Before the first whistle blew, signifying the official beginning of Steve Sarkisian’s incumbency a false start has the Trojans scrambling. Maybe it’s the proximity to all those screenwriters in Hollywood, but weaving fictitious tales about physical maladies is nothing new for SoCal athletes.
Seven years ago, Lakers forward Vladamir Radmanović returned from a vacation in Utah during the NBA All-Star break with a separated shoulder that would keep him out for eight weeks. Originally, Radmanović attributed his injury to a clumsy fall on a patch of ice. Likely fearing that Kobe Bryant would peer into his soul and discover his deception, Radmanović admitted the true nature of his injury—a snowboarding accident.
The Lakers considered voiding his five-year $30.2 million contract, but opted against the impalement for a punitive $500,000 fine. Fortunately, for Josh Shaw, he’s an amateur.
In film and television, the idiom “jumping the shark” is regularly used for a plot that reaches for absurd gimmicks to remain relevant. The term originated from Fonzie jumping over a shark on water skis during Happy Days' fifth season premiere and has been in common usage since.
For USC, Josh Shaw “jumping the balcony” was the moment when their program was knocked down to its latest nadir.
It’s been a disheartening descent for the Trojans since Vince Young darted right towards the corner of the endzone on 4th and 5. The probe into lavish gifts bestowed upon Reggie Bush and his family by an agent resulted in major sanctions for the USC football program.
For 24 hours, Shaw was so beloved that I was subconsciously calling Dodgers pitcher Clayton Shaw in honor of the USC cornerback.
The Trojans have been on a positive PR streak since cutting ties with Lane Kiffin, but the fan base was left crestfallen when Shaw’s gallant story was retracted.
In Shaw’s four years of football at USC, the backpedaling he did on Wednesday was the best technique scouts have ever seen from the Top 50 NFL Draft prospect.
To make matters worse, USC which published the story on their team site was forced to retract and wipe egg off their faces.
Ultimately, Shaw’s story conjures up a quote in my mind derived from Dave Eggers’ autobiographical Lost Boys of Sudan novel What Is The What.
“His lies were so exquisite I almost wept.”
It’s one thing for Shaw to have lied. However, his story went viral in part because of how noble he came across. He was also the involuntary mascot for the new USC.
He was being praised nationwide by reformed cynics for sacrificing his health to save a life. When it unraveled, he reinforced two prevalent stereotypes. That athletes are troublemakers and that deceit is systemic within USC’s program.
Kiffin was a habitual liar. He lied about frivolous matters such as voting USC No.1 in the USA Today Coaches Poll.
In the final season under the umbrella of NCAA sanctions, this was not how USC wanted its year and new regime to begin.
Deadspin’s revelation about the death of Manti Te’o’s girlfriend supposedly taught us a lesson. However, it was clearly a short lived one. Or maybe we lied about learning one at all.
LIES, DAMN LIES AND HEISMAN PREDICTIONS
I know Winston already has one, but who can’t imagine him accidentally walking out with a second Heisman even if he doesn’t finish first in voting and not realizing it until he gets home?
Hundley had trouble with making ill-advised throws last season, but entering his junior season, the Bruins are a dark horse pick to win the Pac-12. They’ll rely on Hundley being more disciplined throwing the football for that prognostication to become a reality.
Personally, I think he’s grossly overrated. But he thrives within Oregon’s system. Until Mariota can fix his dysfunctional performances against defenses of Stanford's ilk that force him to untether his robotic plug from the Oregon system, he’ll just be another charlatan with awesome measurables. Unlike previous Heisman winners such as Jameis Winston, RGIIII, Manziel or Matt Leinart, when the moment calls for Mariota to shine, he shrinks. He collects highlights, but there is no signature Mariota moment to point at. It’s time for this Duck to fly when the going gets tough.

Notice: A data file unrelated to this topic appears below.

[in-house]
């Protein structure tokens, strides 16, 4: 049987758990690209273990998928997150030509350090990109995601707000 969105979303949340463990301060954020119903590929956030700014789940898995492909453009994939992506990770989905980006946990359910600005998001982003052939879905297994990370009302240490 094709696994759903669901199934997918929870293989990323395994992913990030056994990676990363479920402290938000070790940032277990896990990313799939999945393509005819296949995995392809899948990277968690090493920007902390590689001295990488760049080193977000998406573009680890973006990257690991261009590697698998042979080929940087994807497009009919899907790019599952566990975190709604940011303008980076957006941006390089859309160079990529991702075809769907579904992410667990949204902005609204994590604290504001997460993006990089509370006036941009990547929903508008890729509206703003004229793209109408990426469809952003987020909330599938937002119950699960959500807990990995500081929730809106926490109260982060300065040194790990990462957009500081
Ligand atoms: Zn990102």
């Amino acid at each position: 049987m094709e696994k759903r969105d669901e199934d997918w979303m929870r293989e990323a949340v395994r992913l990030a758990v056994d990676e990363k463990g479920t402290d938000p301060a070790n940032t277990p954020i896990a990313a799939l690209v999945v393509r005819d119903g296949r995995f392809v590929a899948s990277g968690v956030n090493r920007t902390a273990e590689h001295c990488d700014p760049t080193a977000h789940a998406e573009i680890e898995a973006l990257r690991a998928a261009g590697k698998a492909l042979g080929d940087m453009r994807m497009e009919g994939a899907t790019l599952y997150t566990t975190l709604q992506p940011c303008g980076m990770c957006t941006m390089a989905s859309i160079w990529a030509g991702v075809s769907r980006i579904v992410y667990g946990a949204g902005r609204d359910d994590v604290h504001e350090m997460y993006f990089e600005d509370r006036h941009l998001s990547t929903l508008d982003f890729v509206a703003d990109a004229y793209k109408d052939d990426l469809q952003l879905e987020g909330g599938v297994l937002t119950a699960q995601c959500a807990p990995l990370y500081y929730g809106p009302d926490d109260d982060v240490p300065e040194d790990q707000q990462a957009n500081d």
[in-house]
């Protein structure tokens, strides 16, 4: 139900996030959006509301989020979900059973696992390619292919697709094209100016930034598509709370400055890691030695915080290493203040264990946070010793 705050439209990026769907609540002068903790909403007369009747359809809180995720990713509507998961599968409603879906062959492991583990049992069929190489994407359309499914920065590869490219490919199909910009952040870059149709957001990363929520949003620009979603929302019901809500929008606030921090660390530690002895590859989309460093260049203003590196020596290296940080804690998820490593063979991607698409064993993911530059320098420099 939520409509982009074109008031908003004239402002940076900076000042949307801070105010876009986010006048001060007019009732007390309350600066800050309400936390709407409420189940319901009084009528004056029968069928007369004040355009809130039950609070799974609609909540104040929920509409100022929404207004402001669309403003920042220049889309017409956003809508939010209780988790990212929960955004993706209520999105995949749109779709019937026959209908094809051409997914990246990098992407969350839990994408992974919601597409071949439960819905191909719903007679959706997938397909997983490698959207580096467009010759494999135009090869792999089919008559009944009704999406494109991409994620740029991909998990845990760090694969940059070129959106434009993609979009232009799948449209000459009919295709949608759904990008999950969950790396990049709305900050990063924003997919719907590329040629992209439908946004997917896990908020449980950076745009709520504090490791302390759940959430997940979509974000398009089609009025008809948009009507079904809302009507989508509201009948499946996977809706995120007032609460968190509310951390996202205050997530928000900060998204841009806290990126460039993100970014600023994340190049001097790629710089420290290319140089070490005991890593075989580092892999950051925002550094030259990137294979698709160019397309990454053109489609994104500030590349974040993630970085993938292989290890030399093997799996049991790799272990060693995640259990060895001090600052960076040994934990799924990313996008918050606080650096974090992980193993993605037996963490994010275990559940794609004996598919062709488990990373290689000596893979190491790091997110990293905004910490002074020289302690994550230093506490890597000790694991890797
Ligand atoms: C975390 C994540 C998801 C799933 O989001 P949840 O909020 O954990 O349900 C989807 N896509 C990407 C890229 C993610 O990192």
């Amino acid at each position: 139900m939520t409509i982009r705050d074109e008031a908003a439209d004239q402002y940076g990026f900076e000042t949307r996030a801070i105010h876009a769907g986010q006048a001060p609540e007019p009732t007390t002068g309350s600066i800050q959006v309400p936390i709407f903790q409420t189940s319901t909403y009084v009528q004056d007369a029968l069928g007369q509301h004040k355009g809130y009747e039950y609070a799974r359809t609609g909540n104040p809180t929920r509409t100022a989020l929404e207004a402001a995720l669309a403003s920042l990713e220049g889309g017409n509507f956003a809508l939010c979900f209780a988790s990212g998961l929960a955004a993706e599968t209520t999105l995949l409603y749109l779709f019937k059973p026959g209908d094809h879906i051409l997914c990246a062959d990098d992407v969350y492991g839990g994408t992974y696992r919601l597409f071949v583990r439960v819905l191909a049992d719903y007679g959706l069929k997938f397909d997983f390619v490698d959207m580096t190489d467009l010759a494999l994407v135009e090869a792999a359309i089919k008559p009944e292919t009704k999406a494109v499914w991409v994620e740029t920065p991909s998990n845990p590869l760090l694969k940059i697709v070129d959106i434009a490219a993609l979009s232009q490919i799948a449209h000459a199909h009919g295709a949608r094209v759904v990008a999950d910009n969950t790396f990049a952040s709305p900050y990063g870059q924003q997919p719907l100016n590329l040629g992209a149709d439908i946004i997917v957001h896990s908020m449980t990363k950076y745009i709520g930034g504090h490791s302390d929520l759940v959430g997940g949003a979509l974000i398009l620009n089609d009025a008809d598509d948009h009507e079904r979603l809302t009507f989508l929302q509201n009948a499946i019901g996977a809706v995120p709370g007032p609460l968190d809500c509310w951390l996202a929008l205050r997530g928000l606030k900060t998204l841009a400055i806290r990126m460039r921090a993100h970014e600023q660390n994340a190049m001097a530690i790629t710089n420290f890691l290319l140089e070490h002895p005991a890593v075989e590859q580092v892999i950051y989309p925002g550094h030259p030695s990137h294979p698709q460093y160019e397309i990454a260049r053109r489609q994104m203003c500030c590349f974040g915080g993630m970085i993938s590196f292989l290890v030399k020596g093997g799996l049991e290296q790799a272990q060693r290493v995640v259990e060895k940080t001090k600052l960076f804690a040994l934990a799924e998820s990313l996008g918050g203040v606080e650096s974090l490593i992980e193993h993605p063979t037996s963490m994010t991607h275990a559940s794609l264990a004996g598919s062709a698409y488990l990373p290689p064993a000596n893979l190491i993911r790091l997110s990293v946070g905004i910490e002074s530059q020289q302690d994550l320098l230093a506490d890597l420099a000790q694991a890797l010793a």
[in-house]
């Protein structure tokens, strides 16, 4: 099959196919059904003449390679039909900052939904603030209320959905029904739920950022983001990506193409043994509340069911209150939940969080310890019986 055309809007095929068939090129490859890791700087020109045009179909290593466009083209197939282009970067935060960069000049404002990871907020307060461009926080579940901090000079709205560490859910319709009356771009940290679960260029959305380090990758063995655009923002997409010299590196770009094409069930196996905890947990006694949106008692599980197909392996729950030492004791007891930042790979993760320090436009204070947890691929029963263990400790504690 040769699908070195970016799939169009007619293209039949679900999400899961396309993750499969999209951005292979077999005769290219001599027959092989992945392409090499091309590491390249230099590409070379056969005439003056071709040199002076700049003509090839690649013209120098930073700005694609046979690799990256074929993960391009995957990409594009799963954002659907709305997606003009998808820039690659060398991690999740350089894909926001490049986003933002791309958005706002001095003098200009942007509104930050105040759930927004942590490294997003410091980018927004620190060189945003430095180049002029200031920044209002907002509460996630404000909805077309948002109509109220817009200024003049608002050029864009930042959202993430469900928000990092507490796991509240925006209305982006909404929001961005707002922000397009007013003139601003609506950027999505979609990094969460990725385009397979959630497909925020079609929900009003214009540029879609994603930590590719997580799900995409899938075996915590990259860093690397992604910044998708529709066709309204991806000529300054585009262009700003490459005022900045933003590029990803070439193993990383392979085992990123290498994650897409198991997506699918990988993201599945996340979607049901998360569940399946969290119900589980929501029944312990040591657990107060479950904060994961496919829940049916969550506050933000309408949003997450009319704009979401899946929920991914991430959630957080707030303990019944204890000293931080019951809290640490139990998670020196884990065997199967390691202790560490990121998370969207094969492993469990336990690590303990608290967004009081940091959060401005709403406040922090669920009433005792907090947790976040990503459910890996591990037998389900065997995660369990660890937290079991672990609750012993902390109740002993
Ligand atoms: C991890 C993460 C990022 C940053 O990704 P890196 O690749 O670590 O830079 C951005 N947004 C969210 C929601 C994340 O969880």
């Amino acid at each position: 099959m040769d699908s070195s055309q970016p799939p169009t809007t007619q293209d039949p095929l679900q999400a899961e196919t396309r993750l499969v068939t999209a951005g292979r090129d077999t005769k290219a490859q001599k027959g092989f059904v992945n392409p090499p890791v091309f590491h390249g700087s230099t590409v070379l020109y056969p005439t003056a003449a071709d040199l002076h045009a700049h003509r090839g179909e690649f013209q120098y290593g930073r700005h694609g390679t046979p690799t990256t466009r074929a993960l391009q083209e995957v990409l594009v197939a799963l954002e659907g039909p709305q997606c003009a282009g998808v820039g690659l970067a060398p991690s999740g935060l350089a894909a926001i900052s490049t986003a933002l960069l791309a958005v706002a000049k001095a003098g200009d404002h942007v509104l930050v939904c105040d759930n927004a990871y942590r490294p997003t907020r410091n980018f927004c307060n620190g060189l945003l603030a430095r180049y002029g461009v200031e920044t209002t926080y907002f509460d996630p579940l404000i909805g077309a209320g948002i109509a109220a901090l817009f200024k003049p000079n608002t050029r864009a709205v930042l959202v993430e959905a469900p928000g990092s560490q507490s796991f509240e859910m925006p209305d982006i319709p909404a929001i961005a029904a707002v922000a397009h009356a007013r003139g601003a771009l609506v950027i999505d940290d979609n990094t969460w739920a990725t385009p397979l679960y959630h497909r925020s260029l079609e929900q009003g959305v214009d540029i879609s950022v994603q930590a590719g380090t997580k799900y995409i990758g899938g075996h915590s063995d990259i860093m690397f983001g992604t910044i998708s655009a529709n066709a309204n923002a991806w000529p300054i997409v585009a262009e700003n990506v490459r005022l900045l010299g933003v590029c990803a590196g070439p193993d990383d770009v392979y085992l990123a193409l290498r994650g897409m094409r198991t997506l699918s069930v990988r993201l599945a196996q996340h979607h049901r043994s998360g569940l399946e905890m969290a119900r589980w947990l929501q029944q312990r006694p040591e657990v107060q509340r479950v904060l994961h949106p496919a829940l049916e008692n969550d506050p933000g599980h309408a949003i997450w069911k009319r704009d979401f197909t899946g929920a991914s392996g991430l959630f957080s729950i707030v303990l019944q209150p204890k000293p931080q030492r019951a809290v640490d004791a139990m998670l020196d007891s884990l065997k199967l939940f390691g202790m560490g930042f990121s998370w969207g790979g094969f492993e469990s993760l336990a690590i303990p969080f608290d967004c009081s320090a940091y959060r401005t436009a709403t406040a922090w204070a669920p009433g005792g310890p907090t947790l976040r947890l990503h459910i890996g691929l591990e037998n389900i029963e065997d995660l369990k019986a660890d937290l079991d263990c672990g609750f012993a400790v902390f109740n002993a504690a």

With Aaron Murray graduating to the NFL, Gurley will be tasked with pushing the Georgia fruit cart up and down the hillside SEC mountain.
The only logical step forward for Gurley would be an increase in his activity as a receiver. Gurley’s rushing statistics weren’t gaudy, but how he got them is what was most remarkable. Quietly, Gurley was nearly a 500-yard receiver last season. Keep track of how much more often he’s targeted by Hutson Mason this season.
THE HEISMAN SLEEPERS
Wake up people. We’ll know this weekend whether Keeton’s fully recovered from a torn ACL when Utah State embarks on an upset bid against Tennessee in Neylnd Stadium. Keeton is an unknown on the national stage, but was well on his way to going mainstream. This season, Keeton will attempt to extrapolate on a 2013 campaign that began with him throwing for 1,399 yards, 18 touchdowns against just two interceptions while posting a 69 percent completion percentage. He was also mobile enough to gain 241 yards and two touchdowns. If he can lead Utah State to an undefeated record, Keeton may vault himself into the Heisman convo.
Spartans quarterback Connor Cook isn’t anything to write home about. However, his running back took a sledgehammer to defenses all last season and should only improve in his third year at the position. There are more high profile backs, but if the Spartans passing attack remains modest, he’ll be the primary offensive spark for a College Football Playoff contender.
Fournette’s ceiling is Jameis Winston at running back. His floor is freshman Adrian Peterson. No pressure though. For reference, AD finished second in Heisman voting 10 years ago to Matt Leinart. Fournette is sculpted like he was cast to portray Peterson in a movie and clips opposing defenses like a razor over a 5 o’clock shadow. This right here is the prototype.
Wilson’s being shifted from running back to the slot for his sophomore season, but he’s still expected to play a hybrid role where he’ll get carries from the backfield. Don’t be surprised if he becomes the primary breadwinner for the Buckeyes offense now that Braxton Miller is on disability.
Wilson was used sparingly as a freshman, but his senior year statline at Desoto High School should give you an idea about the type of flexibility he offers offensive coordinator Tom Herman. In 15 games, Wilson reeled in 37 catches for 750 yards, nine touchdowns, rushed for 1,895 and reached paydirt 37 times. This is the Heisman sedative pick.